By David Saunders | UPDATED: 06:28, 13 April 2020
Social distancing, self-isolation and working from home where possible are just three of the ways governments across the world have said can ultimately help slow the rate of infection of COVID-19.
However, in a much different working environment, many employees can find it challenging to maintain BAU while keeping a good work-life balance as well as positive mental health and wellbeing.
With this ‘new norm’ being for the foreseeable future, Matthew Dickason, Global Managing Director at Hays Talent Solutions, has looked at steps employers can take to make lives easier for their team in times of crisis.
Addressing anxiety with aligned leaders via daily huddles and one source of truth
In a constantly changing environment there is no doubt increased anxiety about the future, in terms of both personal- and work-life. Being mindful about this anxiety and showing support for not only staff’s physical well-being but perceptive of any increased mental stress is crucial during these times.
While events continue to unfold, one of the biggest causes of anxiety will be mixed messaging meaning frequent communication is important for any company, so employees are not left uncertain about what to do. It is imperative that a leadership team has only ‘one single source of truth’ for staff to reference in the form of a central intranet page, containing updated policies and information on things like sick leave, quarantine procedures and remote working practices.
Management teams should be in constant communication to share updates on the impact and actions being taken, as well as discussing any updates from official health organisations and government websites. Without this alignment you risk having teams working to different assumptions and making tactical decisions.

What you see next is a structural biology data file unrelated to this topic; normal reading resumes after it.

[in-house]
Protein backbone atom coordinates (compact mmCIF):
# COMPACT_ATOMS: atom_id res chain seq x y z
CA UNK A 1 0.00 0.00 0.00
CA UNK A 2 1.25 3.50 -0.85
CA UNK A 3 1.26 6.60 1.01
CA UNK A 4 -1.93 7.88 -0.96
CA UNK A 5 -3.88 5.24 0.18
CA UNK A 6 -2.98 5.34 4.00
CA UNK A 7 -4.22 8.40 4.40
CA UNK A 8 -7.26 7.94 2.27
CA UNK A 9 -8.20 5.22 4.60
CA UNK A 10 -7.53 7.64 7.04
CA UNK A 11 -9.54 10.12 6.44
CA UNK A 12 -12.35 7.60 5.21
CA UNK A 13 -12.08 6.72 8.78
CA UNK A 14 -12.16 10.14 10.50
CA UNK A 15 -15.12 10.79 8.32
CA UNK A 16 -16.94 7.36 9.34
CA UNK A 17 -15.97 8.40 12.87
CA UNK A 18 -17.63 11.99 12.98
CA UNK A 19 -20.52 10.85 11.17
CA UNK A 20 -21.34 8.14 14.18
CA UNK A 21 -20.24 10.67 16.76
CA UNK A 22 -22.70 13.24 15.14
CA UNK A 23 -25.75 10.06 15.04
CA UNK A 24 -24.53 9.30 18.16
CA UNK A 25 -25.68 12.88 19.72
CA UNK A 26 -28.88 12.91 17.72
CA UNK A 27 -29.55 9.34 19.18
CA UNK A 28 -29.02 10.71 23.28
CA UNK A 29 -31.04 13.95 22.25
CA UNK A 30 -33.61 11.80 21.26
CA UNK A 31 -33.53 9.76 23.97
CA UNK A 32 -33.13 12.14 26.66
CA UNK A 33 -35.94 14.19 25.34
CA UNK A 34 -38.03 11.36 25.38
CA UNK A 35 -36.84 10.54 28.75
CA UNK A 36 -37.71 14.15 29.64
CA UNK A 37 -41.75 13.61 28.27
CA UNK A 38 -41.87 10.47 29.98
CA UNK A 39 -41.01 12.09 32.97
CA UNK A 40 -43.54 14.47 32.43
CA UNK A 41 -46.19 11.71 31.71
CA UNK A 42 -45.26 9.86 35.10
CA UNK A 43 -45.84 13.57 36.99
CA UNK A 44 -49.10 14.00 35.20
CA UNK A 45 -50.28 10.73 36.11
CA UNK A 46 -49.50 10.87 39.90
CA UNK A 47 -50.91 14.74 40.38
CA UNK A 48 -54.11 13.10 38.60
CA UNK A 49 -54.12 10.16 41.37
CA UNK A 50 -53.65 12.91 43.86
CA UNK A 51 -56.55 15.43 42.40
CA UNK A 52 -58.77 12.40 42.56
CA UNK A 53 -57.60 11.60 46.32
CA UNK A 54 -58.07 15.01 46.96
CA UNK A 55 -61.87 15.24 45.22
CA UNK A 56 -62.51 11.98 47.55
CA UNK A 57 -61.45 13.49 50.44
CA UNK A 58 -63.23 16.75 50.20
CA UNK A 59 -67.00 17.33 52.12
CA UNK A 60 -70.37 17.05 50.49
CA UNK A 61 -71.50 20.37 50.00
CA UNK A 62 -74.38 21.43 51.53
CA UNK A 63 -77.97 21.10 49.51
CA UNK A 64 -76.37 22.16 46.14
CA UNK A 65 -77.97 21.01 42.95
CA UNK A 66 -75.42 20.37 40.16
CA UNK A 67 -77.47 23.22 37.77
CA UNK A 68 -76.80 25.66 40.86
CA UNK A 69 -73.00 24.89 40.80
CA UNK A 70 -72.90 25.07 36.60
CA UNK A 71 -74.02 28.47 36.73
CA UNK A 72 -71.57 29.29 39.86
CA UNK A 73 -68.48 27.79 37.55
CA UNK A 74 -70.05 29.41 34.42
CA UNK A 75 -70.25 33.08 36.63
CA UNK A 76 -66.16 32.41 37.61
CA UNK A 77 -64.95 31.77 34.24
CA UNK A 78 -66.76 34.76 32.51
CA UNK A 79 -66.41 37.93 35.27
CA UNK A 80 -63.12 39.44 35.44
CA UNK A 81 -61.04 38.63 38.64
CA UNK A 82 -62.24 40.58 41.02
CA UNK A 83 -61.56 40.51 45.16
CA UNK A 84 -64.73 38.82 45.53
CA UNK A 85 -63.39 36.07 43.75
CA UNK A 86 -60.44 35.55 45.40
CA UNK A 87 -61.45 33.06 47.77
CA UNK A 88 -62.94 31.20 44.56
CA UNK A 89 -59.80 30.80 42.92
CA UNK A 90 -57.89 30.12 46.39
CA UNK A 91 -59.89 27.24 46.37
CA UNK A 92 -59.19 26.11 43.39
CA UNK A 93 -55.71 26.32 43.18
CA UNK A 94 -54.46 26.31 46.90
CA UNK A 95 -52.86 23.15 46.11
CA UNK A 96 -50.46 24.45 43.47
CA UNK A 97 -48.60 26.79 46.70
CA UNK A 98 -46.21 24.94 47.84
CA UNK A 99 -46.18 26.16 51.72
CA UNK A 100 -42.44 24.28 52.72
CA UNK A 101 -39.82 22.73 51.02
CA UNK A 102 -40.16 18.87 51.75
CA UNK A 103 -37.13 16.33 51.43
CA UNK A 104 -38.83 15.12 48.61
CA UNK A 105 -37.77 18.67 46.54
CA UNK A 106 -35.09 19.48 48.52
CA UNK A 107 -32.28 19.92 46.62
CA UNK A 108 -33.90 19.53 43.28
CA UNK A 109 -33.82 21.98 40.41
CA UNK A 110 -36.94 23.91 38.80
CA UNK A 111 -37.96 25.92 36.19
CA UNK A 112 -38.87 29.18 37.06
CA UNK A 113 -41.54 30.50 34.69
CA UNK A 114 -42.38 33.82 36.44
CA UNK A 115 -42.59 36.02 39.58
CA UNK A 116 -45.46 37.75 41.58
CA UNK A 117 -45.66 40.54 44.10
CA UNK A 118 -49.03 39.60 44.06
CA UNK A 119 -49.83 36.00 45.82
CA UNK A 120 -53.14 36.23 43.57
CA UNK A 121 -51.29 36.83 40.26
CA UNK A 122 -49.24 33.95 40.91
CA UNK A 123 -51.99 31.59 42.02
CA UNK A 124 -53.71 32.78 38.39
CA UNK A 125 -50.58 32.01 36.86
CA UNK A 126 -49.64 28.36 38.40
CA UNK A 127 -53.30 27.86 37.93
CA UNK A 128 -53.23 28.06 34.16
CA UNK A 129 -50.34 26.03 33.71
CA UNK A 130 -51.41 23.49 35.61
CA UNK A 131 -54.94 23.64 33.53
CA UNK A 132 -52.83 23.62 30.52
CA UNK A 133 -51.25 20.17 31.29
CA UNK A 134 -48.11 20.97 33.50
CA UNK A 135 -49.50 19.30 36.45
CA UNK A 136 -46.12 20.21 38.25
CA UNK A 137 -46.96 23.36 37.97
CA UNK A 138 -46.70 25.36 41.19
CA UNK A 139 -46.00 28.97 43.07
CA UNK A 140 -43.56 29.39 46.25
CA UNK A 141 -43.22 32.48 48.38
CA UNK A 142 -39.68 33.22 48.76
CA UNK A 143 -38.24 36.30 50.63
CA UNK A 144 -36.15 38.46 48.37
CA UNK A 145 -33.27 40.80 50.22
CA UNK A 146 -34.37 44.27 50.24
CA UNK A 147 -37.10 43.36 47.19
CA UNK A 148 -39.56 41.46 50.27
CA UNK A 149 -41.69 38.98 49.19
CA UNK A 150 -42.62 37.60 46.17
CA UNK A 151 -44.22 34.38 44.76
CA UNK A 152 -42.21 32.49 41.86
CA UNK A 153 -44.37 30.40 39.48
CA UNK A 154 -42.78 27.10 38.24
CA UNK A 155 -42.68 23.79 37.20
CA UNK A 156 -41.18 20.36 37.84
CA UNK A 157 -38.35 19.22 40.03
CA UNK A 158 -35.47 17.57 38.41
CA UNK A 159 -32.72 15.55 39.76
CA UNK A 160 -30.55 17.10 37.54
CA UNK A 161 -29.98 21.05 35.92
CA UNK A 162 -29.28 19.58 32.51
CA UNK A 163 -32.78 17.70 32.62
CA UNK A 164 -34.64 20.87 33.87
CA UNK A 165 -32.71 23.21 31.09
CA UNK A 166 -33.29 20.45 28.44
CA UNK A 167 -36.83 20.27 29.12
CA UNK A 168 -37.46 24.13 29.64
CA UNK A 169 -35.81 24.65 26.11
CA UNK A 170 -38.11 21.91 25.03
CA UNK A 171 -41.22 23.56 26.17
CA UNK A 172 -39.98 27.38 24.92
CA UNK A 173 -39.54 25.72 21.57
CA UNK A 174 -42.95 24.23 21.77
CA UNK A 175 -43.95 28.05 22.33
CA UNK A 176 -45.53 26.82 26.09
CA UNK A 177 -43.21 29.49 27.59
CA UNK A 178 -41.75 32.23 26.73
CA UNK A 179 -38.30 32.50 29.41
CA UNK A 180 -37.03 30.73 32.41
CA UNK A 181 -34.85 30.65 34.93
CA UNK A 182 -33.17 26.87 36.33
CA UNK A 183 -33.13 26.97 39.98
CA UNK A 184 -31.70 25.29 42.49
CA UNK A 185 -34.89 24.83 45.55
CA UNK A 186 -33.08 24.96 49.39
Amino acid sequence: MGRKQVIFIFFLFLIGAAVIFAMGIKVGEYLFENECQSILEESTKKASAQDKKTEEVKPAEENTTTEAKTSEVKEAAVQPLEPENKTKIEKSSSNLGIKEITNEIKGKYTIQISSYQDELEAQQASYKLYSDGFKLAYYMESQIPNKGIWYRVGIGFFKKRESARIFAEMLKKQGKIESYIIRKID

Ensure open lines of communications with your employees to unite remote workers
In addition to daily huddles, a clear communication channel and protocol should be set up to allow easier management of teams in various locations. In times of mass remote working employers need to consider frequent communication, not only formal communications such as reporting but also general engagement. To avoid the isolation that can come with working from home, especially for those not used to it, teams should be encouraged to create virtual water-cooler moments as well as their usual daily stand-ups.
Make sure your team are aware of the most important points of contact
While there may be multiple people to contact regarding various things on a normal working day, it’s vital that your team know the most key people to contact, who will be dedicated to answering specific points. This includes
Questions on company policies
General questions about leave, absence and pay
Resources to support remote working and well-being
As many businesses have had to quickly transition into remote working, producing tips, tricks and advice for working from home can also help members of staff adjust to their new way of working.
Sending these out in the form of emails, guides and reminders on how to stay active and healthy when working from home, how to get access/make the most of collaboration tools and set up your home office for optimum productivity and well-being are just a few ways to help employees through unsettling times.